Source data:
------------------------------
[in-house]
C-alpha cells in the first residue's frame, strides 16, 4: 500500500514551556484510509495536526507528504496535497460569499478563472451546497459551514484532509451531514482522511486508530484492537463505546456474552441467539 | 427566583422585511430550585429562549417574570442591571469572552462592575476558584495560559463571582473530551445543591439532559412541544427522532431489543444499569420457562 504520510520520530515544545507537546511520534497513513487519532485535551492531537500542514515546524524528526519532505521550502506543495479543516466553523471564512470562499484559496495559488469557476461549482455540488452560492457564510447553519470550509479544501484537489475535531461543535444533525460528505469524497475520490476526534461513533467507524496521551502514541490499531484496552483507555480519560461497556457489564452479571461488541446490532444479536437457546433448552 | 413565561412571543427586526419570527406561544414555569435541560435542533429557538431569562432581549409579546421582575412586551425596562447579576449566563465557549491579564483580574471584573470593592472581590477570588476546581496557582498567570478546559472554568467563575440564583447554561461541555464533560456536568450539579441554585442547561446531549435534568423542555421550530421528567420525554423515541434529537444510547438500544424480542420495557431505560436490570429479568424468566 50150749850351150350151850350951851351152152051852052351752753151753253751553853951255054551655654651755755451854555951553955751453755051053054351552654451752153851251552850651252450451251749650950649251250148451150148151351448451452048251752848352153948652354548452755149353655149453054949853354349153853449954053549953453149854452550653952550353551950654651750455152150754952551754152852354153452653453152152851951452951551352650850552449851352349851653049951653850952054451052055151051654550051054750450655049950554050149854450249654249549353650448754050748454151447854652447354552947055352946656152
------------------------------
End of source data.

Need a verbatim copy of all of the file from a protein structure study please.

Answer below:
[in-house]
C-alpha cells in the first residue's frame, strides 16, 4: 500500500514551556484510509495536526507528504496535497460569499478563472451546497459551514484532509451531514482522511486508530484492537463505546456474552441467539 | 427566583422585511430550585429562549417574570442591571469572552462592575476558584495560559463571582473530551445543591439532559412541544427522532431489543444499569420457562 504520510520520530515544545507537546511520534497513513487519532485535551492531537500542514515546524524528526519532505521550502506543495479543516466553523471564512470562499484559496495559488469557476461549482455540488452560492457564510447553519470550509479544501484537489475535531461543535444533525460528505469524497475520490476526534461513533467507524496521551502514541490499531484496552483507555480519560461497556457489564452479571461488541446490532444479536437457546433448552 | 413565561412571543427586526419570527406561544414555569435541560435542533429557538431569562432581549409579546421582575412586551425596562447579576449566563465557549491579564483580574471584573470593592472581590477570588476546581496557582498567570478546559472554568467563575440564583447554561461541555464533560456536568450539579441554585442547561446531549435534568423542555421550530421528567420525554423515541434529537444510547438500544424480542420495557431505560436490570429479568424468566 50150749850351150350151850350951851351152152051852052351752753151753253751553853951255054551655654651755755451854555951553955751453755051053054351552654451752153851251552850651252450451251749650950649251250148451150148151351448451452048251752848352153948652354548452755149353655149453054949853354349153853449954053549953453149854452550653952550353551950654651750455152150754952551754152852354153452653453152152851951452951551352650850552449851352349851653049951653850952054451052055151051654550051054750450655049950554050149854450249654249549353650448754050748454151447854652447354552947055352946656152